Continuity and Change in Young Women's Family Size Preferences, 1955-1995
Anita H. Yuan, University of California, Los Angeles
Judith A. Seltzer, University of California, Los Angeles
U.S. family life has changed dramatically in recent decades, including delayed marriage, smaller families, and a rise in single parenthood. Attitudes have also become more accepting of these family changes, although young adults still want to marry and have children. We examine trends in the number of children young women say they would ideally like to have for the period 1955-1995. We investigate both levels and variation in personal family size ideals and ask if change in women’s demographic characteristics explain these trends. We use data from ten national surveys. Because early fertility surveys sampled only married women, we conduct two analyzes. The first examines trends in married women’s personal ideal family size. The second examines trends for all women regardless of marital status. The latter is restricted to data since 1982, but it is important because changes in marriage formation and dissolution are likely to affect fertility preferences.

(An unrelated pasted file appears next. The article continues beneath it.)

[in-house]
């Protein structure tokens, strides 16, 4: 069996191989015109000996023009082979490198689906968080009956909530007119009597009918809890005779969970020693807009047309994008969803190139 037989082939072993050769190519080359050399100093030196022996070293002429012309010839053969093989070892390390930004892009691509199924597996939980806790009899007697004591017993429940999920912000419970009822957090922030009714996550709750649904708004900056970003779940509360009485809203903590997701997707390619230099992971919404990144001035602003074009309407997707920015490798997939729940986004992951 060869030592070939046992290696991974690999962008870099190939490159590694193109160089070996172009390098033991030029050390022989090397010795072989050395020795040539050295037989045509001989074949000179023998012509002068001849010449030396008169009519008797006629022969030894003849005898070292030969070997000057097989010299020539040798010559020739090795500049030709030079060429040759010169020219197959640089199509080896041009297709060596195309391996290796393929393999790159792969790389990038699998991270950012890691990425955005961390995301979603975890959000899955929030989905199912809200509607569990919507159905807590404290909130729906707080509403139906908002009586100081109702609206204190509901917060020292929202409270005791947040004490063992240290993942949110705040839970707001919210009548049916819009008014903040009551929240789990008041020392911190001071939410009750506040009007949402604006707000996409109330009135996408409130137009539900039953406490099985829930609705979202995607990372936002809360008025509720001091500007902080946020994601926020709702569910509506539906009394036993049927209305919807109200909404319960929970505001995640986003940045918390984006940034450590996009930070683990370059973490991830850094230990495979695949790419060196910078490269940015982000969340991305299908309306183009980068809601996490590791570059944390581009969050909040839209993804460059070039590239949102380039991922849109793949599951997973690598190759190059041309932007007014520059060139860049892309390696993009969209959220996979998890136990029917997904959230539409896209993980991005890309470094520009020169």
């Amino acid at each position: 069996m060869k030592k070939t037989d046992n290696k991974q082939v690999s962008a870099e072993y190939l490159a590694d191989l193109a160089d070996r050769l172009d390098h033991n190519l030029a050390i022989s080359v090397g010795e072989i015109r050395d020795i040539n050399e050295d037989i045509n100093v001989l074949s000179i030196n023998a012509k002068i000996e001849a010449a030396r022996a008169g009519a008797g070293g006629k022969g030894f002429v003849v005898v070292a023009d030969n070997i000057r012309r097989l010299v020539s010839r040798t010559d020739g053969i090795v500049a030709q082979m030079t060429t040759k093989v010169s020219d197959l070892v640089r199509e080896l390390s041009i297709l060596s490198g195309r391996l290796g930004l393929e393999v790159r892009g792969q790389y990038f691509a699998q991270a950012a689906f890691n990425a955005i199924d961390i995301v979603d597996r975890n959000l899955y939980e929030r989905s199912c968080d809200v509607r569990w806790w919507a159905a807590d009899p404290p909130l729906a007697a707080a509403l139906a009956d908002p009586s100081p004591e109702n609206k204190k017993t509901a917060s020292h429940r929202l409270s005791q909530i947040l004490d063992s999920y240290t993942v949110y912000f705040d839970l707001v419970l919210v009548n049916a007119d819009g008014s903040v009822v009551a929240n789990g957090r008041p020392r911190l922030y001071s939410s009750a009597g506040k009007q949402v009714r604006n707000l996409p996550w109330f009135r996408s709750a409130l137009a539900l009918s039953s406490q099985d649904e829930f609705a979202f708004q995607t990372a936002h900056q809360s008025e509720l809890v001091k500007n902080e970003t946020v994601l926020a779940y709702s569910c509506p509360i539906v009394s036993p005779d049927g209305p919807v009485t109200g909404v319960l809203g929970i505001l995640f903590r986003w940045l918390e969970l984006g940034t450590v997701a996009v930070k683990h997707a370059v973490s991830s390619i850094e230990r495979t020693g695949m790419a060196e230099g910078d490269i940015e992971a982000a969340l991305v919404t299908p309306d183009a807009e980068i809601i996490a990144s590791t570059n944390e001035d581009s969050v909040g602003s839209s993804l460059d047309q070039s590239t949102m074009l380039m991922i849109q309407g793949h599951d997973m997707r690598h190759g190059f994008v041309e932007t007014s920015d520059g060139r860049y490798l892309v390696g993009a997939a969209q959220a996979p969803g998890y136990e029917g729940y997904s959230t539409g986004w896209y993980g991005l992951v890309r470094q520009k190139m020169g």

Presented in Session 130: Fertility Preferences